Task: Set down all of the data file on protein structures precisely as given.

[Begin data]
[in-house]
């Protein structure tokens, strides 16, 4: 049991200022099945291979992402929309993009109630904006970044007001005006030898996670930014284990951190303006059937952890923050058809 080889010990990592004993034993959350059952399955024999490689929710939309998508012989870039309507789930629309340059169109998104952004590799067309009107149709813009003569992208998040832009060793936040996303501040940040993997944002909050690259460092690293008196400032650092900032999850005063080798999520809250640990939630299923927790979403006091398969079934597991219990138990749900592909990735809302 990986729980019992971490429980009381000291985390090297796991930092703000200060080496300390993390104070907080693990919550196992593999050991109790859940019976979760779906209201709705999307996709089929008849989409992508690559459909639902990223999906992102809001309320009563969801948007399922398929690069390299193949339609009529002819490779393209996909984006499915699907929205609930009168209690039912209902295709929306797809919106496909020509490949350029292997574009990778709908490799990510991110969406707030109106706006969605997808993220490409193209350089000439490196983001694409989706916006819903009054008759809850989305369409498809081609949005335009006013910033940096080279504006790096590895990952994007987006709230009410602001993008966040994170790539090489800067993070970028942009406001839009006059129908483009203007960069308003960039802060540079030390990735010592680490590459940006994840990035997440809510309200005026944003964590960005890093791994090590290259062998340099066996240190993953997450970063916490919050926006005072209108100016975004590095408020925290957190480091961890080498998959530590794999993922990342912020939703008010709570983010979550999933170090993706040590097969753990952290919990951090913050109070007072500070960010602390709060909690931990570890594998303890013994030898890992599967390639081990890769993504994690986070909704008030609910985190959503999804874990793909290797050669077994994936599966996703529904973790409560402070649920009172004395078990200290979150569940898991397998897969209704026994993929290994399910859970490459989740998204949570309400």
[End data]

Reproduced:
[in-house]
């Protein structure tokens, strides 16, 4: 049991200022099945291979992402929309993009109630904006970044007001005006030898996670930014284990951190303006059937952890923050058809 080889010990990592004993034993959350059952399955024999490689929710939309998508012989870039309507789930629309340059169109998104952004590799067309009107149709813009003569992208998040832009060793936040996303501040940040993997944002909050690259460092690293008196400032650092900032999850005063080798999520809250640990939630299923927790979403006091398969079934597991219990138990749900592909990735809302 990986729980019992971490429980009381000291985390090297796991930092703000200060080496300390993390104070907080693990919550196992593999050991109790859940019976979760779906209201709705999307996709089929008849989409992508690559459909639902990223999906992102809001309320009563969801948007399922398929690069390299193949339609009529002819490779393209996909984006499915699907929205609930009168209690039912209902295709929306797809919106496909020509490949350029292997574009990778709908490799990510991110969406707030109106706006969605997808993220490409193209350089000439490196983001694409989706916006819903009054008759809850989305369409498809081609949005335009006013910033940096080279504006790096590895990952994007987006709230009410602001993008966040994170790539090489800067993070970028942009406001839009006059129908483009203007960069308003960039802060540079030390990735010592680490590459940006994840990035997440809510309200005026944003964590960005890093791994090590290259062998340099066996240190993953997450970063916490919050926006005072209108100016975004590095408020925290957190480091961890080498998959530590794999993922990342912020939703008010709570983010979550999933170090993706040590097969753990952290919990951090913050109070007072500070960010602390709060909690931990570890594998303890013994030898890992599967390639081990890769993504994690986070909704008030609910985190959503999804874990793909290797050669077994994936599966996703529904973790409560402070649920009172004395078990200290979150569940898991397998897969209704026994993929290994399910859970490459989740998204949570309400």